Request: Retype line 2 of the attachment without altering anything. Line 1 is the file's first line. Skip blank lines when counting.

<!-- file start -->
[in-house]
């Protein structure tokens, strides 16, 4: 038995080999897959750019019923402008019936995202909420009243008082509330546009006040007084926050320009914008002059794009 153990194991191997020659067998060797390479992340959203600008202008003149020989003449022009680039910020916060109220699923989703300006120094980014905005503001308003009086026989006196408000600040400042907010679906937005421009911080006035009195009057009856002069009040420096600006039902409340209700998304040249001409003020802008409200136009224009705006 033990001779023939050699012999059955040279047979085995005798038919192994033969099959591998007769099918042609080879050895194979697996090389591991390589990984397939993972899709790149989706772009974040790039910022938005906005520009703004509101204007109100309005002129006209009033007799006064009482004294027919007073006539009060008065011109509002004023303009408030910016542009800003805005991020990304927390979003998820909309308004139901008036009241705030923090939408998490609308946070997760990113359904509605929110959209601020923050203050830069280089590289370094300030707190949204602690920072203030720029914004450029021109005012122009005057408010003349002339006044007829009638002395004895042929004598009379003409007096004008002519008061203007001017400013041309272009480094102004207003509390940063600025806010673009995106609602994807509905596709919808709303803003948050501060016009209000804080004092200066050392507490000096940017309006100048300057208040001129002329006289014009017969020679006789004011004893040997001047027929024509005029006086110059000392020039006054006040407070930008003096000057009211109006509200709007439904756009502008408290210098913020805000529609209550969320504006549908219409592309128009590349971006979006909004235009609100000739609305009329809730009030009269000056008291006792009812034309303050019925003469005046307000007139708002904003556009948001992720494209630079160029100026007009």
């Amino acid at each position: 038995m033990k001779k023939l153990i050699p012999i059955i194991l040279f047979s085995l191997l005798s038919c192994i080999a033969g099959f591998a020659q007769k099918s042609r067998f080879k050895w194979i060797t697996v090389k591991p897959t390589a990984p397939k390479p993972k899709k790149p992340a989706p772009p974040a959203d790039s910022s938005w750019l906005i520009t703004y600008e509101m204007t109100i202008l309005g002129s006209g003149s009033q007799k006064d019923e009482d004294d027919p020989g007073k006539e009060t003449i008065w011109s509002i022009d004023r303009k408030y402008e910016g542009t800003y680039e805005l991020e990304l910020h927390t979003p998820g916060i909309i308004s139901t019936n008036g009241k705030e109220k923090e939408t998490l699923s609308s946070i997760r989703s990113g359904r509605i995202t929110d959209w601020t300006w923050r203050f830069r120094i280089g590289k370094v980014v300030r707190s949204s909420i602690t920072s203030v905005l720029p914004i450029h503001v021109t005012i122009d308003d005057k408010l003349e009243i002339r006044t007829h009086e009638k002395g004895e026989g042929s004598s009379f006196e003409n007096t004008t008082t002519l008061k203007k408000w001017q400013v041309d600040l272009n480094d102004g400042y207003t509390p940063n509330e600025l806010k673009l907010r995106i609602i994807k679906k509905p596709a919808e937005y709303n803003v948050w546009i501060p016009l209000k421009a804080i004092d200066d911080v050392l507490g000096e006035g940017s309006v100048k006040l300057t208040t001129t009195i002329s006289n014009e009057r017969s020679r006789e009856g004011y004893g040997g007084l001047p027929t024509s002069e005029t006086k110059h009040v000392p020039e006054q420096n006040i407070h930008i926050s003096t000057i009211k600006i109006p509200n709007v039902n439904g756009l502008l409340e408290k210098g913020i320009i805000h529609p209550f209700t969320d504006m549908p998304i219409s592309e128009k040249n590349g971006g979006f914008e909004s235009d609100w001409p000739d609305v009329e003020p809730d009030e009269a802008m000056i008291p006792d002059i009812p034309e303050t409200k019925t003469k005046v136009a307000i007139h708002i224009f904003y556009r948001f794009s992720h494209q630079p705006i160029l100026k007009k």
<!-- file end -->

């Protein structure tokens, strides 16, 4: 038995080999897959750019019923402008019936995202909420009243008082509330546009006040007084926050320009914008002059794009 153990194991191997020659067998060797390479992340959203600008202008003149020989003449022009680039910020916060109220699923989703300006120094980014905005503001308003009086026989006196408000600040400042907010679906937005421009911080006035009195009057009856002069009040420096600006039902409340209700998304040249001409003020802008409200136009224009705006 033990001779023939050699012999059955040279047979085995005798038919192994033969099959591998007769099918042609080879050895194979697996090389591991390589990984397939993972899709790149989706772009974040790039910022938005906005520009703004509101204007109100309005002129006209009033007799006064009482004294027919007073006539009060008065011109509002004023303009408030910016542009800003805005991020990304927390979003998820909309308004139901008036009241705030923090939408998490609308946070997760990113359904509605929110959209601020923050203050830069280089590289370094300030707190949204602690920072203030720029914004450029021109005012122009005057408010003349002339006044007829009638002395004895042929004598009379003409007096004008002519008061203007001017400013041309272009480094102004207003509390940063600025806010673009995106609602994807509905596709919808709303803003948050501060016009209000804080004092200066050392507490000096940017309006100048300057208040001129002329006289014009017969020679006789004011004893040997001047027929024509005029006086110059000392020039006054006040407070930008003096000057009211109006509200709007439904756009502008408290210098913020805000529609209550969320504006549908219409592309128009590349971006979006909004235009609100000739609305009329809730009030009269000056008291006792009812034309303050019925003469005046307000007139708002904003556009948001992720494209630079160029100026007009």